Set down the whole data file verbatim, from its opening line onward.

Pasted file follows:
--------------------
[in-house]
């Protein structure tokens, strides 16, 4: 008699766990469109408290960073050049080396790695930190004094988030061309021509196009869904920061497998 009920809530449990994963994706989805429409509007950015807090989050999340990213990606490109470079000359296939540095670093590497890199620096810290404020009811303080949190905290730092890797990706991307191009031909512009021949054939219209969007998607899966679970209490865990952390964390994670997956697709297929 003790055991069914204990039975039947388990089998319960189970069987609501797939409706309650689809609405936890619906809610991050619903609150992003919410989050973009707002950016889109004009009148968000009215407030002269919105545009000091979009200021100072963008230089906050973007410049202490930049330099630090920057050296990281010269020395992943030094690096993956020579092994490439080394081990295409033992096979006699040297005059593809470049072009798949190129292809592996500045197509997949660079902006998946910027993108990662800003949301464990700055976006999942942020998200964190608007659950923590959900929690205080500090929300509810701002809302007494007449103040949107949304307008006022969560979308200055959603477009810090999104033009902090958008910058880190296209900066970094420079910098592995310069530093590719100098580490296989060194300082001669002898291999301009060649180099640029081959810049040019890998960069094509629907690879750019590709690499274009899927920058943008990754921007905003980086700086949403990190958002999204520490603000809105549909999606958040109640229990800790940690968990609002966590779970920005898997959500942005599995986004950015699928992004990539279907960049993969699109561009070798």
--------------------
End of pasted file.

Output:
[in-house]
């Protein structure tokens, strides 16, 4: 008699766990469109408290960073050049080396790695930190004094988030061309021509196009869904920061497998 009920809530449990994963994706989805429409509007950015807090989050999340990213990606490109470079000359296939540095670093590497890199620096810290404020009811303080949190905290730092890797990706991307191009031909512009021949054939219209969007998607899966679970209490865990952390964390994670997956697709297929 003790055991069914204990039975039947388990089998319960189970069987609501797939409706309650689809609405936890619906809610991050619903609150992003919410989050973009707002950016889109004009009148968000009215407030002269919105545009000091979009200021100072963008230089906050973007410049202490930049330099630090920057050296990281010269020395992943030094690096993956020579092994490439080394081990295409033992096979006699040297005059593809470049072009798949190129292809592996500045197509997949660079902006998946910027993108990662800003949301464990700055976006999942942020998200964190608007659950923590959900929690205080500090929300509810701002809302007494007449103040949107949304307008006022969560979308200055959603477009810090999104033009902090958008910058880190296209900066970094420079910098592995310069530093590719100098580490296989060194300082001669002898291999301009060649180099640029081959810049040019890998960069094509629907690879750019590709690499274009899927920058943008990754921007905003980086700086949403990190958002999204520490603000809105549909999606958040109640229990800790940690968990609002966590779970920005898997959500942005599995986004950015699928992004990539279907960049993969699109561009070798």